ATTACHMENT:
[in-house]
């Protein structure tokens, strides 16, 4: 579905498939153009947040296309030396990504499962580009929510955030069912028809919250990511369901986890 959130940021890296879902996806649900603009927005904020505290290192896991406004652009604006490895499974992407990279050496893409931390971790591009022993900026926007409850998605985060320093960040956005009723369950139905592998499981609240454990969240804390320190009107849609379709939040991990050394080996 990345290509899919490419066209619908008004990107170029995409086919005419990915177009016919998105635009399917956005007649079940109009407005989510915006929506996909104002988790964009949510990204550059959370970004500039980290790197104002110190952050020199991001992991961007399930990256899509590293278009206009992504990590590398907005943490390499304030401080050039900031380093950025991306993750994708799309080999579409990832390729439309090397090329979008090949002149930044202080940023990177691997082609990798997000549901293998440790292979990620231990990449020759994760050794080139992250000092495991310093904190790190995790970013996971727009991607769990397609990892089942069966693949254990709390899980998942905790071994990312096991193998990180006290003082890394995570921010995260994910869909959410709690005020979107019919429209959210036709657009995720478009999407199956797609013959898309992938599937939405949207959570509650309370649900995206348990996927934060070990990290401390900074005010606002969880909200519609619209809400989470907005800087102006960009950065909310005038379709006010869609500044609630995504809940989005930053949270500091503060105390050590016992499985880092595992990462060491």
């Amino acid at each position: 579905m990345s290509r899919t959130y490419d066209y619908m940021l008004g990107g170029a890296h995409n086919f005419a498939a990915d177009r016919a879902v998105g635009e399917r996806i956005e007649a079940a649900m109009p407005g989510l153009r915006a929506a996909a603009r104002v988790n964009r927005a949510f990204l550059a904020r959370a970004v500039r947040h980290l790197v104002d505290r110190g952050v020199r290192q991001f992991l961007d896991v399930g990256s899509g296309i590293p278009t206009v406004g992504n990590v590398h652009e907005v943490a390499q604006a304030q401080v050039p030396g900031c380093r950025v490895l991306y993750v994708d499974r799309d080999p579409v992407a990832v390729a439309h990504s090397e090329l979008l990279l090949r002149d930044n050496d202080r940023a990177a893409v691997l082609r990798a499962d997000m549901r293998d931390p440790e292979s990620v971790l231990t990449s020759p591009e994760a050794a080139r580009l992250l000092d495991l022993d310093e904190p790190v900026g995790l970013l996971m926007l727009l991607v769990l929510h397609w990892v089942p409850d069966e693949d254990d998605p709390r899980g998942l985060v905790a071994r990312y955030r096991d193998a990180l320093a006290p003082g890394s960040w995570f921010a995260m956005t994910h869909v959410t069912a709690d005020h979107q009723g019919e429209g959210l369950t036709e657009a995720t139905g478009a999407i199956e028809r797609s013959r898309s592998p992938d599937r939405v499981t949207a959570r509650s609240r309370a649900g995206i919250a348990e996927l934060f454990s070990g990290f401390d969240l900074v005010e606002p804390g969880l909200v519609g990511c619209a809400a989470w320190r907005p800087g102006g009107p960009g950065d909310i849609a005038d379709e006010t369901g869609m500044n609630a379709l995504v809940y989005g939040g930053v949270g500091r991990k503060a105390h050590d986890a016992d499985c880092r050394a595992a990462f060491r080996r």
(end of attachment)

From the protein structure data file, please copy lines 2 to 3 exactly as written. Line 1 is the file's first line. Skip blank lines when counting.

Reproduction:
């Protein structure tokens, strides 16, 4: 579905498939153009947040296309030396990504499962580009929510955030069912028809919250990511369901986890 959130940021890296879902996806649900603009927005904020505290290192896991406004652009604006490895499974992407990279050496893409931390971790591009022993900026926007409850998605985060320093960040956005009723369950139905592998499981609240454990969240804390320190009107849609379709939040991990050394080996 990345290509899919490419066209619908008004990107170029995409086919005419990915177009016919998105635009399917956005007649079940109009407005989510915006929506996909104002988790964009949510990204550059959370970004500039980290790197104002110190952050020199991001992991961007399930990256899509590293278009206009992504990590590398907005943490390499304030401080050039900031380093950025991306993750994708799309080999579409990832390729439309090397090329979008090949002149930044202080940023990177691997082609990798997000549901293998440790292979990620231990990449020759994760050794080139992250000092495991310093904190790190995790970013996971727009991607769990397609990892089942069966693949254990709390899980998942905790071994990312096991193998990180006290003082890394995570921010995260994910869909959410709690005020979107019919429209959210036709657009995720478009999407199956797609013959898309992938599937939405949207959570509650309370649900995206348990996927934060070990990290401390900074005010606002969880909200519609619209809400989470907005800087102006960009950065909310005038379709006010869609500044609630995504809940989005930053949270500091503060105390050590016992499985880092595992990462060491």
């Amino acid at each position: 579905m990345s290509r899919t959130y490419d066209y619908m940021l008004g990107g170029a890296h995409n086919f005419a498939a990915d177009r016919a879902v998105g635009e399917r996806i956005e007649a079940a649900m109009p407005g989510l153009r915006a929506a996909a603009r104002v988790n964009r927005a949510f990204l550059a904020r959370a970004v500039r947040h980290l790197v104002d505290r110190g952050v020199r290192q991001f992991l961007d896991v399930g990256s899509g296309i590293p278009t206009v406004g992504n990590v590398h652009e907005v943490a390499q604006a304030q401080v050039p030396g900031c380093r950025v490895l991306y993750v994708d499974r799309d080999p579409v992407a990832v390729a439309h990504s090397e090329l979008l990279l090949r002149d930044n050496d202080r940023a990177a893409v691997l082609r990798a499962d997000m549901r293998d931390p440790e292979s990620v971790l231990t990449s020759p591009e994760a050794a080139r580009l992250l000092d495991l022993d310093e904190p790190v900026g995790l970013l996971m926007l727009l991607v769990l929510h397609w990892v089942p409850d069966e693949d254990d998605p709390r899980g998942l985060v905790a071994r990312y955030r096991d193998a990180l320093a006290p003082g890394s960040w995570f921010a995260m956005t994910h869909v959410t069912a709690d005020h979107q009723g019919e429209g959210l369950t036709e657009a995720t139905g478009a999407i199956e028809r797609s013959r898309s592998p992938d599937r939405v499981t949207a959570r509650s609240r309370a649900g995206i919250a348990e996927l934060f454990s070990g990290f401390d969240l900074v005010e606002p804390g969880l909200v519609g990511c619209a809400a989470w320190r907005p800087g102006g009107p960009g950065d909310i849609a005038d379709e006010t369901g869609m500044n609630a379709l995504v809940y989005g939040g930053v949270g500091r991990k503060a105390h050590d986890a016992d499985c880092r050394a595992a990462f060491r080996r």